## Wednesday, October 21, 2009

### On Games and Puzzles

Working with elementary school students in my tutoring job has had me thinking a lot about how I learned math when I was younger. I'm good at following directions and solving problems with the standard methods we're always taught, but I've finally got a name for the way I would try to break down and simplify problems for myself: number sense. Of course, I've heard of number sense before, but I didn't really have a complete picture of what that meant beyond being really, really good at solving math problems quickly and without a lot of difficulty.

I've realized that more than anything, playing a wide range of games (card, board, video) and solving puzzles throughout my youth gave me more practice with number sense than anything I did in school. The crucial skills are pretty easy to see when you're looking for them: counting, classifying and grouping numbers, estimating, thinking quickly, dealing with money, spatial relations, problem solving, creating systems to make success easier, and finding out that there's more than one way to do things. I'm being purposely vague here, because I think these skills are present to some extent in so many things that it would be difficult to make a definitive list.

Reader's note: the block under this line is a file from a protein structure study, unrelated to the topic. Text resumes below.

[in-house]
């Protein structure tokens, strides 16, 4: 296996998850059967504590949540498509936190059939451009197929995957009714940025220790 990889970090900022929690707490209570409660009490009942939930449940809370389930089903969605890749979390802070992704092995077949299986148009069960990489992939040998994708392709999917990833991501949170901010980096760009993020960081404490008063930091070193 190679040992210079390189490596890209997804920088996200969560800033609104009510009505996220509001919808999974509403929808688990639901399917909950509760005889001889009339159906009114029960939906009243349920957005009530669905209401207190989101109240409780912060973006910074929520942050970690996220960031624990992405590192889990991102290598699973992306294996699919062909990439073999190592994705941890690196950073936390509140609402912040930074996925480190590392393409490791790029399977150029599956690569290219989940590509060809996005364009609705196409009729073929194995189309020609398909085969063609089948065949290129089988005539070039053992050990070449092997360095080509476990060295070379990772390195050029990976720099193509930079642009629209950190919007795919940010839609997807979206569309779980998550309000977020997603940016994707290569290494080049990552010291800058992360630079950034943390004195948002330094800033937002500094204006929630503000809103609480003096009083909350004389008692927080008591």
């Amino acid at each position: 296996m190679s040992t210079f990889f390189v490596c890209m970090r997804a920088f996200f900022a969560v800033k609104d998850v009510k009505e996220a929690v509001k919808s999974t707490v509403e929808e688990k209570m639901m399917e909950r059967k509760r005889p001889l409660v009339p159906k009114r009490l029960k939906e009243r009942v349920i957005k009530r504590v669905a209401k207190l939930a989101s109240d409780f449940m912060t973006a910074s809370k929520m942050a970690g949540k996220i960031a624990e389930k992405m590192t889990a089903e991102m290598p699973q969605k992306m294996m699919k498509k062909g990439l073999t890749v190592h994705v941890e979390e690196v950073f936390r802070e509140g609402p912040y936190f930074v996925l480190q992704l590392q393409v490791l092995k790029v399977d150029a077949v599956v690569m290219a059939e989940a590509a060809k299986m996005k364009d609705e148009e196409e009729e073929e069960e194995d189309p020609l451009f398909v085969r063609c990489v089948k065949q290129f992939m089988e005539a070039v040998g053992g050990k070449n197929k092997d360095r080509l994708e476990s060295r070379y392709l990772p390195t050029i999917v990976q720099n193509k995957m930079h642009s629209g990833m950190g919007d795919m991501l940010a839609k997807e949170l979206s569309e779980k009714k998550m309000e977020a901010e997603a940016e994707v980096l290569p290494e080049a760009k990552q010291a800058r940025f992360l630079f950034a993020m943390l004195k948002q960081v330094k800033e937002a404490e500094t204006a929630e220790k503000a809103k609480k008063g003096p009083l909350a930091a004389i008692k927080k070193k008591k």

What I mean to do with this notion is to:
1. Revisit and review games both old and new and point out their educational value, and suggest ways to extend and adapt them for the classroom (not necessarily a new idea for me, but there will be a renewed focus on this)
2. Create more new games that teach these skills in both obvious and subtle ways
3. Suggest games that would be valuable for parents to do with with young children at home.
The last one is a new adventure for me; up until now I have focused almost entirely on things that can be done in middle and high school classrooms. Being out of the classroom has reminded me that so much can be done at home, and much more easily than parents might think.

So be prepared for a lot of discussion of games and puzzles in the near future. For now, here's some great resources that inspire me and should do the same for you:

Educational Games Research
Digital Play